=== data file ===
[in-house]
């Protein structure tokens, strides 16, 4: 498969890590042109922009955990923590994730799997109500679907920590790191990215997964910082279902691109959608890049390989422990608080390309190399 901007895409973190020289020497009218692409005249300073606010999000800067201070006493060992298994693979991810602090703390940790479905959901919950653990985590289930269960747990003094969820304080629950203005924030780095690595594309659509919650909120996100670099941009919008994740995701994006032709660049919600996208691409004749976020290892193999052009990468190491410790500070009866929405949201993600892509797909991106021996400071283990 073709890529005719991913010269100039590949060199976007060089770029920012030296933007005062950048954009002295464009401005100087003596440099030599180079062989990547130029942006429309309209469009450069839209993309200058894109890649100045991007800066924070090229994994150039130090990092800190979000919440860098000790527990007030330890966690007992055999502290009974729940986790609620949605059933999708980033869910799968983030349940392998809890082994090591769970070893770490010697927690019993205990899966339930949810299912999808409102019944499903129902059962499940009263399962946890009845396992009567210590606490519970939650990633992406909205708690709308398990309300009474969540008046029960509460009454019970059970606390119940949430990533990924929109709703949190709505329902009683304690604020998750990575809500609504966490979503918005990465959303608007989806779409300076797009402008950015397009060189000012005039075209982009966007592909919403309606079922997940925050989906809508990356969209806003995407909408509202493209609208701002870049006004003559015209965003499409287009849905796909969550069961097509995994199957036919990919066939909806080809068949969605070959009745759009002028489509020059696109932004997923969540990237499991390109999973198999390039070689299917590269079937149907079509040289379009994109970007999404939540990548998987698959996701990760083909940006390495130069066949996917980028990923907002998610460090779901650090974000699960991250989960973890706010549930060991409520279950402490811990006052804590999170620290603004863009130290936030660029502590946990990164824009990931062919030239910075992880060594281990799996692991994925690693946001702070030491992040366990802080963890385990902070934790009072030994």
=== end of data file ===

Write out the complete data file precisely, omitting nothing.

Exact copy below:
[in-house]
């Protein structure tokens, strides 16, 4: 498969890590042109922009955990923590994730799997109500679907920590790191990215997964910082279902691109959608890049390989422990608080390309190399 901007895409973190020289020497009218692409005249300073606010999000800067201070006493060992298994693979991810602090703390940790479905959901919950653990985590289930269960747990003094969820304080629950203005924030780095690595594309659509919650909120996100670099941009919008994740995701994006032709660049919600996208691409004749976020290892193999052009990468190491410790500070009866929405949201993600892509797909991106021996400071283990 073709890529005719991913010269100039590949060199976007060089770029920012030296933007005062950048954009002295464009401005100087003596440099030599180079062989990547130029942006429309309209469009450069839209993309200058894109890649100045991007800066924070090229994994150039130090990092800190979000919440860098000790527990007030330890966690007992055999502290009974729940986790609620949605059933999708980033869910799968983030349940392998809890082994090591769970070893770490010697927690019993205990899966339930949810299912999808409102019944499903129902059962499940009263399962946890009845396992009567210590606490519970939650990633992406909205708690709308398990309300009474969540008046029960509460009454019970059970606390119940949430990533990924929109709703949190709505329902009683304690604020998750990575809500609504966490979503918005990465959303608007989806779409300076797009402008950015397009060189000012005039075209982009966007592909919403309606079922997940925050989906809508990356969209806003995407909408509202493209609208701002870049006004003559015209965003499409287009849905796909969550069961097509995994199957036919990919066939909806080809068949969605070959009745759009002028489509020059696109932004997923969540990237499991390109999973198999390039070689299917590269079937149907079509040289379009994109970007999404939540990548998987698959996701990760083909940006390495130069066949996917980028990923907002998610460090779901650090974000699960991250989960973890706010549930060991409520279950402490811990006052804590999170620290603004863009130290936030660029502590946990990164824009990931062919030239910075992880060594281990799996692991994925690693946001702070030491992040366990802080963890385990902070934790009072030994």